Four randomised, double-blind, controlled trials have compared the Cox-2 inhibitors celecoxib, etoricoxib and rofecoxib with the NSAIDs naproxen and diclofenac (Simon et al, 1999; Emery et al, 1999; Bombardier et al, 2000; Collantes et al, 2002). The two groups of drugs were found to have similar efficacy in nearly all outcomes in patients with rheumatoid arthritis.
Studies have demonstrated that the efficacy of Cox-2 inhibitors is similar to that of non-selective NSAIDs in reducing gastric symptoms.
These findings and those of other researchers concur with NICE guidelines (2001), which recommend the use of Cox-2 inhibitors over other NSAIDs only in patients with rheumatoid arthritis at high risk of serious gastrointestinal effects.
The outcome of a study comparing the effects of NSAIDs with physiotherapy for the treatment of osteoarthritis appears to support the use of an alternative to NSAIDs. A randomised controlled trial involving patients with knee osteoarthritis compared the effects of manipulation with the administration of meloxicam (a Cox-1 and 2 inhibitor) - both treatments were equally effective for the short-term pain management (Tucker et al, 2003).
Research carried out in Canada suggests that celecoxib over rofecoxib is the preferred choice for treating patients with heart problems who risk developing congestive heart failure. This effect may be due to rofecoxib's longer half-life and delayed elimination (Mamdani et al, 2004b).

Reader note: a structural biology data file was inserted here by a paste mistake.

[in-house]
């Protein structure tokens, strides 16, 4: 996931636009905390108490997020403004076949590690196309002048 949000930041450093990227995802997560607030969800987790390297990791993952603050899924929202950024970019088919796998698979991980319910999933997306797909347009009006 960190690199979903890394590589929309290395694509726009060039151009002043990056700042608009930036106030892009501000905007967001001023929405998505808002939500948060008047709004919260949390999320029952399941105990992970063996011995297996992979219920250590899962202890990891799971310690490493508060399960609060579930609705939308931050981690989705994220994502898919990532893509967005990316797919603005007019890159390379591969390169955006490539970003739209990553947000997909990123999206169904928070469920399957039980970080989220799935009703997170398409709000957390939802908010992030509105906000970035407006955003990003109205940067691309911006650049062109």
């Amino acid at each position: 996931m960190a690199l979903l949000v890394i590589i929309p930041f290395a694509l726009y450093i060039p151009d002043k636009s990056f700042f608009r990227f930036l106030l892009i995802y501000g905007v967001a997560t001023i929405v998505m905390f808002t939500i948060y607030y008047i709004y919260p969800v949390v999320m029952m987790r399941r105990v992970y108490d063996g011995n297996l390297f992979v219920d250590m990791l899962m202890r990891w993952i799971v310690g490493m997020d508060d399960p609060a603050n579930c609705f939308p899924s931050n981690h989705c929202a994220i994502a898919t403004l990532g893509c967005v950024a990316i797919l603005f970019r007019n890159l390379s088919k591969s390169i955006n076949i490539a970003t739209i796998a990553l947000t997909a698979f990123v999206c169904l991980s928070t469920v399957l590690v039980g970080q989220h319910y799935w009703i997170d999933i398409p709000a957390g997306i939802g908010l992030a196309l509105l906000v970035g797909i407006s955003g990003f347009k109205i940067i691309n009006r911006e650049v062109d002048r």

However, NICE recommends against routinely prescribing Cox-2 inhibitors in patients with cardiovascular disease - because of the possibility that they may increase the risk of myocardial infarction.
Pain after surgery
The findings of a large multicentre trial in the USA has supported the effectiveness of Cox-2 drugs in reducing the need for opioids after surgery, suggesting that patients may recover faster and that the drug may be useful postoperatively.
In the study, patients undergoing laparoscopic cholecystectomy were administered parecoxib pre-operatively and valdecoxib postoperatively. The researchers found a considerable reduction in patients' opioid requirements, combined with superior pain relief (Joshi et al, 2004). This concurs with earlier work into the morphine-sparing effects of parecoxib in patients undergoing hip surgery (Malan et al, 2003).